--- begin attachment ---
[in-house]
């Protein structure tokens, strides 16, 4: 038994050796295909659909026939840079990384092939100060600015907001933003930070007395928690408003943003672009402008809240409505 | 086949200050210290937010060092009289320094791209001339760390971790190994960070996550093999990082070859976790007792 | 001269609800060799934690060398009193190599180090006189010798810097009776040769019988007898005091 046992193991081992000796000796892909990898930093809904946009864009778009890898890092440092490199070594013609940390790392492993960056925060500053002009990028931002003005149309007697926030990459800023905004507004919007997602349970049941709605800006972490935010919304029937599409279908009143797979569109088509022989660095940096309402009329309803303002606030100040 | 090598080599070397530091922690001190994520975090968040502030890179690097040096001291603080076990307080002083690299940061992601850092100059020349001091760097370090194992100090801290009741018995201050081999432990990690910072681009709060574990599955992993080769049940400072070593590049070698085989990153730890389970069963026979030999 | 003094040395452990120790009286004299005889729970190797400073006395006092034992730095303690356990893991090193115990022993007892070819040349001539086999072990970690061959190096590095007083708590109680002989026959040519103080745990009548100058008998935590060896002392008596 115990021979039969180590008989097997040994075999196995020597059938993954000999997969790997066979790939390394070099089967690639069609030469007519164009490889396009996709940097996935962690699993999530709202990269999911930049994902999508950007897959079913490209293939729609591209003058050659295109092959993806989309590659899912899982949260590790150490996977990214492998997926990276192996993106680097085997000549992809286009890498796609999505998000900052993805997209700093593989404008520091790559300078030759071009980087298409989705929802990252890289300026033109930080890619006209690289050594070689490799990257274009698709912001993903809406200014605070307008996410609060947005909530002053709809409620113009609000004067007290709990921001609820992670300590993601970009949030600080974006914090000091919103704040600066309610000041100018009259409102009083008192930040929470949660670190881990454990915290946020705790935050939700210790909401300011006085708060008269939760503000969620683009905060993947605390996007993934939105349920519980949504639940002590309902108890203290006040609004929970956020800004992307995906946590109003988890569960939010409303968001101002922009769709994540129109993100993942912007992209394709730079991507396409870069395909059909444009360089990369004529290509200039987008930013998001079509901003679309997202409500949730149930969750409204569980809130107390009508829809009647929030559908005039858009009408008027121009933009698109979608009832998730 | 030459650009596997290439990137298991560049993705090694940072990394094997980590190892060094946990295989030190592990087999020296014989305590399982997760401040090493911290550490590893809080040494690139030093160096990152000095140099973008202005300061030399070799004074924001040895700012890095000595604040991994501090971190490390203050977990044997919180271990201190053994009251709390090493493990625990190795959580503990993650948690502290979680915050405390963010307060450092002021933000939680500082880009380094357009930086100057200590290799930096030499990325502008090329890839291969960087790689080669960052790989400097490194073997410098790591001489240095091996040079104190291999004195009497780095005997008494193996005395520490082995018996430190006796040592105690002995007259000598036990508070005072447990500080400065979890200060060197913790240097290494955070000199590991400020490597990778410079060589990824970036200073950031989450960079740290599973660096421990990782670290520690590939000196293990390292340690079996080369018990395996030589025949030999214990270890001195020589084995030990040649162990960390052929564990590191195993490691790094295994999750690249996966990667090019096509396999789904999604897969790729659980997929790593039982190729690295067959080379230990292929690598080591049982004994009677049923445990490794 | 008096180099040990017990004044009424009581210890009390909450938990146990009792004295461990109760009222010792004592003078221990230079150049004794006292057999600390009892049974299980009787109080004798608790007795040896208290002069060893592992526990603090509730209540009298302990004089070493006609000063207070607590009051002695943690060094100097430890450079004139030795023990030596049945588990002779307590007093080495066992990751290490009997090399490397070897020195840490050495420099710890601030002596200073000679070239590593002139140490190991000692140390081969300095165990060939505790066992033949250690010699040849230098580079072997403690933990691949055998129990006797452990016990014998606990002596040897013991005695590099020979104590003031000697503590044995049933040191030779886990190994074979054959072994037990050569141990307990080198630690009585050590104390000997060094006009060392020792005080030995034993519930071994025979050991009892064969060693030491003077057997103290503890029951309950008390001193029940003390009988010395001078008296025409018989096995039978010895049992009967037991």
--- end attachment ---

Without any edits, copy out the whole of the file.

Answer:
[in-house]
């Protein structure tokens, strides 16, 4: 038994050796295909659909026939840079990384092939100060600015907001933003930070007395928690408003943003672009402008809240409505 | 086949200050210290937010060092009289320094791209001339760390971790190994960070996550093999990082070859976790007792 | 001269609800060799934690060398009193190599180090006189010798810097009776040769019988007898005091 046992193991081992000796000796892909990898930093809904946009864009778009890898890092440092490199070594013609940390790392492993960056925060500053002009990028931002003005149309007697926030990459800023905004507004919007997602349970049941709605800006972490935010919304029937599409279908009143797979569109088509022989660095940096309402009329309803303002606030100040 | 090598080599070397530091922690001190994520975090968040502030890179690097040096001291603080076990307080002083690299940061992601850092100059020349001091760097370090194992100090801290009741018995201050081999432990990690910072681009709060574990599955992993080769049940400072070593590049070698085989990153730890389970069963026979030999 | 003094040395452990120790009286004299005889729970190797400073006395006092034992730095303690356990893991090193115990022993007892070819040349001539086999072990970690061959190096590095007083708590109680002989026959040519103080745990009548100058008998935590060896002392008596 115990021979039969180590008989097997040994075999196995020597059938993954000999997969790997066979790939390394070099089967690639069609030469007519164009490889396009996709940097996935962690699993999530709202990269999911930049994902999508950007897959079913490209293939729609591209003058050659295109092959993806989309590659899912899982949260590790150490996977990214492998997926990276192996993106680097085997000549992809286009890498796609999505998000900052993805997209700093593989404008520091790559300078030759071009980087298409989705929802990252890289300026033109930080890619006209690289050594070689490799990257274009698709912001993903809406200014605070307008996410609060947005909530002053709809409620113009609000004067007290709990921001609820992670300590993601970009949030600080974006914090000091919103704040600066309610000041100018009259409102009083008192930040929470949660670190881990454990915290946020705790935050939700210790909401300011006085708060008269939760503000969620683009905060993947605390996007993934939105349920519980949504639940002590309902108890203290006040609004929970956020800004992307995906946590109003988890569960939010409303968001101002922009769709994540129109993100993942912007992209394709730079991507396409870069395909059909444009360089990369004529290509200039987008930013998001079509901003679309997202409500949730149930969750409204569980809130107390009508829809009647929030559908005039858009009408008027121009933009698109979608009832998730 | 030459650009596997290439990137298991560049993705090694940072990394094997980590190892060094946990295989030190592990087999020296014989305590399982997760401040090493911290550490590893809080040494690139030093160096990152000095140099973008202005300061030399070799004074924001040895700012890095000595604040991994501090971190490390203050977990044997919180271990201190053994009251709390090493493990625990190795959580503990993650948690502290979680915050405390963010307060450092002021933000939680500082880009380094357009930086100057200590290799930096030499990325502008090329890839291969960087790689080669960052790989400097490194073997410098790591001489240095091996040079104190291999004195009497780095005997008494193996005395520490082995018996430190006796040592105690002995007259000598036990508070005072447990500080400065979890200060060197913790240097290494955070000199590991400020490597990778410079060589990824970036200073950031989450960079740290599973660096421990990782670290520690590939000196293990390292340690079996080369018990395996030589025949030999214990270890001195020589084995030990040649162990960390052929564990590191195993490691790094295994999750690249996966990667090019096509396999789904999604897969790729659980997929790593039982190729690295067959080379230990292929690598080591049982004994009677049923445990490794 | 008096180099040990017990004044009424009581210890009390909450938990146990009792004295461990109760009222010792004592003078221990230079150049004794006292057999600390009892049974299980009787109080004798608790007795040896208290002069060893592992526990603090509730209540009298302990004089070493006609000063207070607590009051002695943690060094100097430890450079004139030795023990030596049945588990002779307590007093080495066992990751290490009997090399490397070897020195840490050495420099710890601030002596200073000679070239590593002139140490190991000692140390081969300095165990060939505790066992033949250690010699040849230098580079072997403690933990691949055998129990006797452990016990014998606990002596040897013991005695590099020979104590003031000697503590044995049933040191030779886990190994074979054959072994037990050569141990307990080198630690009585050590104390000997060094006009060392020792005080030995034993519930071994025979050991009892064969060693030491003077057997103290503890029951309950008390001193029940003390009988010395001078008296025409018989096995039978010895049992009967037991």